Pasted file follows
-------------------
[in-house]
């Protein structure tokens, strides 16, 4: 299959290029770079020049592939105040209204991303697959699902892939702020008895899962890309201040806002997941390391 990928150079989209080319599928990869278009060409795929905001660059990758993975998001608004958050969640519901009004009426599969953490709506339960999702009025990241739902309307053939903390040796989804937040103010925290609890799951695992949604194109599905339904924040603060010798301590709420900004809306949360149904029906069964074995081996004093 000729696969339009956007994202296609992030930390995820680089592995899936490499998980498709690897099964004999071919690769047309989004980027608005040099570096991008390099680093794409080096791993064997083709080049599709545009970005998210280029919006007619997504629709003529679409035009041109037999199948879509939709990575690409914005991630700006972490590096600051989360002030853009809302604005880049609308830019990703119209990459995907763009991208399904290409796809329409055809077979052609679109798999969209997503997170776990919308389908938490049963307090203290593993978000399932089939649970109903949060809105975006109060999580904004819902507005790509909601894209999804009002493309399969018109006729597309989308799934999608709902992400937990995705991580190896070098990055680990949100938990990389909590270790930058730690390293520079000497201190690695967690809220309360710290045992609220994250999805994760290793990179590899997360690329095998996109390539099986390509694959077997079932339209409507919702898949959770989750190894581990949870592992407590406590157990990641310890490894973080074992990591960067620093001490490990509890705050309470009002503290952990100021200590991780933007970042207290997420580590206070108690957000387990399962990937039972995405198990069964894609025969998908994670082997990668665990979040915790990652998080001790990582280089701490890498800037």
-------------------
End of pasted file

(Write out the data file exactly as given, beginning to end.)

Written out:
[in-house]
């Protein structure tokens, strides 16, 4: 299959290029770079020049592939105040209204991303697959699902892939702020008895899962890309201040806002997941390391 990928150079989209080319599928990869278009060409795929905001660059990758993975998001608004958050969640519901009004009426599969953490709506339960999702009025990241739902309307053939903390040796989804937040103010925290609890799951695992949604194109599905339904924040603060010798301590709420900004809306949360149904029906069964074995081996004093 000729696969339009956007994202296609992030930390995820680089592995899936490499998980498709690897099964004999071919690769047309989004980027608005040099570096991008390099680093794409080096791993064997083709080049599709545009970005998210280029919006007619997504629709003529679409035009041109037999199948879509939709990575690409914005991630700006972490590096600051989360002030853009809302604005880049609308830019990703119209990459995907763009991208399904290409796809329409055809077979052609679109798999969209997503997170776990919308389908938490049963307090203290593993978000399932089939649970109903949060809105975006109060999580904004819902507005790509909601894209999804009002493309399969018109006729597309989308799934999608709902992400937990995705991580190896070098990055680990949100938990990389909590270790930058730690390293520079000497201190690695967690809220309360710290045992609220994250999805994760290793990179590899997360690329095998996109390539099986390509694959077997079932339209409507919702898949959770989750190894581990949870592992407590406590157990990641310890490894973080074992990591960067620093001490490990509890705050309470009002503290952990100021200590991780933007970042207290997420580590206070108690957000387990399962990937039972995405198990069964894609025969998908994670082997990668665990979040915790990652998080001790990582280089701490890498800037």